The high-risk group for PGU was classified based on the cutoff point (38.5) of the scale. PGU, problematic game use

Table 2.
Descriptive statistics and bivariate correlations (N=743)
Variables Age Loneliness Living alone Household size Gaming time PGU
Age -
Loneliness 0.162*** -
Living alone 0.000 0.158*** -
Household size -0.066 -0.119** -0.742*** -
Gaming time -0.207*** 0.049 0.045 0.000 -
PGU -0.155*** 0.211*** 0.015 0.019 0.241*** -
Mean±SD 34.62±10.84 0.81±1.27 - 2.77±1.19 1.98±1.50 36.96±10.09

Loneliness, Loneliness and Social Isolation Scale; Living alone, 0 = living together, 1 = living alone; PGU, Game Overuse Screening Questionnaire (continuous).

** p<0.01;

*** p<0.001.

SD, standard deviation; PGU, problematic game use

Table 3.
Main, interaction, and conditional effects of gaming time and loneliness on PGU (N=743)
Main and interaction effects of gaming time and loneliness on PGU
Variable B SE t 95% CI
Independent variable
 Gaming time 1.268 0.240 5.285*** 0.797-1.739
 Loneliness 1.735 0.281 6.181*** 1.184-2.286
Two-way interaction
 Gaming time×loneliness 0.325 0.150 2.173* 0.031-0.619
 Age -0.142 0.033 -4.271*** -0.208- -0.077
Conditional effect of gaming time on PGU by level of loneliness
Loneliness B SE t 95% CI
-1 SD 1.005 0.282 3.561*** 0.451-1.559
Mean 1.268 0.240 5.285*** 0.797-1.739
+1 SD 1.679 0.286 5.882*** 1.119-2.240

The estimates of the final model are presented.

* p<0.05;

*** p<0.001.

PGU, problematic gaming use; SE, standard error; CI, confidence interval; SD, standard deviation

Table 4.
Main, interaction, and conditional effects of gaming time, loneliness, and living alone on PGU (N=743)
Main and interaction effects of gaming time, loneliness, and living alone on PGU
Variables B SE t 95% CI
Independent variable
 Gaming time 0.805 0.258 3.114** 0.297-1.312
 Loneliness 2.199 0.328 6.714*** 1.556-2.842
 Living alone -0.671 0.884 -0.759 -2.407-1.064
Two-way interaction
 Gaming time×loneliness 0.143 0.165 0.870 -0.180-0.467
 Gaming time×living alone 2.718 0.622 4.368*** 1.497-3.940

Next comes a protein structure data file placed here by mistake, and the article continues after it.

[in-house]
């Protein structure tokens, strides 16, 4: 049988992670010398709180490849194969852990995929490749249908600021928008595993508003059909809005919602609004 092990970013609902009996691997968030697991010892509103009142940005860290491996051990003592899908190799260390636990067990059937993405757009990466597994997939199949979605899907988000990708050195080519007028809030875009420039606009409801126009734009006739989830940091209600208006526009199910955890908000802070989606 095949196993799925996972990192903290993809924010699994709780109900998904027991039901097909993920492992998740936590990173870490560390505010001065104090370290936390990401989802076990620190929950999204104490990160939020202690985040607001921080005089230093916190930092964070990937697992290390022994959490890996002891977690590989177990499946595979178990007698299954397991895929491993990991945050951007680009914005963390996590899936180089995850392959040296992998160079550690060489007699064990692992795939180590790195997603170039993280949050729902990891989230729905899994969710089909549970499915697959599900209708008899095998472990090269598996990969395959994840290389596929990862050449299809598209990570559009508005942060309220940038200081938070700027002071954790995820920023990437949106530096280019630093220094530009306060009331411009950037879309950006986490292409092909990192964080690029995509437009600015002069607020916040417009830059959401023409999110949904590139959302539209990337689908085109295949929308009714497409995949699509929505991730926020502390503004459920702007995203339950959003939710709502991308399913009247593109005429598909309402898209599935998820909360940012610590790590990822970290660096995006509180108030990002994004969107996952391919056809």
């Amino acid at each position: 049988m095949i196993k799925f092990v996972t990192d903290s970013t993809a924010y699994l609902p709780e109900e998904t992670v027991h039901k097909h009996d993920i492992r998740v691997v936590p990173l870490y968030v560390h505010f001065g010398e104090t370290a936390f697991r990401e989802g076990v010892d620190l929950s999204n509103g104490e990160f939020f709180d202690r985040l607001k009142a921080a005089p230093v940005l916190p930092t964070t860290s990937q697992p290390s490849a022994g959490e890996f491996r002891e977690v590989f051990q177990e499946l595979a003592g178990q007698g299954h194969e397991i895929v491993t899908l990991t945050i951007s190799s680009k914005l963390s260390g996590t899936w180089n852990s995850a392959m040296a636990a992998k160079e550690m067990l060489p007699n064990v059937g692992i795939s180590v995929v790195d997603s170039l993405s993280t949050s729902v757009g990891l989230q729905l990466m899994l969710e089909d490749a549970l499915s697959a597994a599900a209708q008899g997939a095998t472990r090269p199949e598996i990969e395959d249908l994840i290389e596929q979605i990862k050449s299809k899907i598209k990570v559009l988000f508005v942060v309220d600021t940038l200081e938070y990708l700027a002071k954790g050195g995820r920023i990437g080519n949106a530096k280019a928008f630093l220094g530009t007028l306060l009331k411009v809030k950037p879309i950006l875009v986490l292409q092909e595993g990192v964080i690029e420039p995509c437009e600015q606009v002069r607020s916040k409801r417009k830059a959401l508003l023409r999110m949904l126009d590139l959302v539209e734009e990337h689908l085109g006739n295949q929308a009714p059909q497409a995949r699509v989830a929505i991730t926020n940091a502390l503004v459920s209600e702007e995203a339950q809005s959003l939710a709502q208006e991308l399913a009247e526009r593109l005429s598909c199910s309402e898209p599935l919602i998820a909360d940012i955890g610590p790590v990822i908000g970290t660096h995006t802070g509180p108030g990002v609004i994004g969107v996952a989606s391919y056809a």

Loneliness×living alone -1.359 0.612 -2.220* -2.561--0.157
Three-way interaction
 Gaming time×loneliness×living alone 0.757 0.366 2.070* 0.039-1.475
 Age -0.141 0.033 -4.269*** -0.206- -0.076
Conditional effect of gaming time×loneliness on PGU by living arrangements
Living arrangements B F df1 df2
Living alone 0.900 7.617** 1 734
Living together 0.143 0.756 1 734
Conditional effect of gaming time by loneliness in the living alone group
Loneliness B SE t 95% CI
-1 SD 2.796 0.666 4.200*** 1.489-4.103
Mean 3.523 0.568 6.206*** 2.408-4.637
+1 SD 4.663 0.642 7.264*** 3.402-5.923

The estimates of the final model are presented.

* p<0.05;

** p<0.01;

*** p<0.001.

PGU, problematic gaming use; SE, standard error; CI, confidence interval; SD, standard deviation

Table 5.
Main and interaction effects of gaming time, loneliness, and household size on PGU (N=595)
Variables B SE t 95% CI
Independent variable
 Gaming time 0.826 0.270 3.054** 0.294-1.355
 Loneliness 2.173 0.333 6.521*** 1.519-2.827
 Household size 0.313 0.437 0.717 -0.545-1.171
Two-way interaction
 Gaming time×loneliness 0.131 0.168 0.777 -0.200-0.461
 Gaming time×household size -0.142 0.323 -0.441 -0.776-0.491
 Loneliness×household size 0.333 0.382 0.872 -0.418-1.084
Three-way interaction
 Gaming time×loneliness×household size 0.152 0.251 0.606 -0.341-0.646
 Age -0.136 0.037 -3.688*** -0.209- -0.064

The estimates of the final model are presented.

** p<0.01;

*** p<0.001.

PGU, problematic gaming use; SE, standard error; CI, confidence interval; SD, standard deviation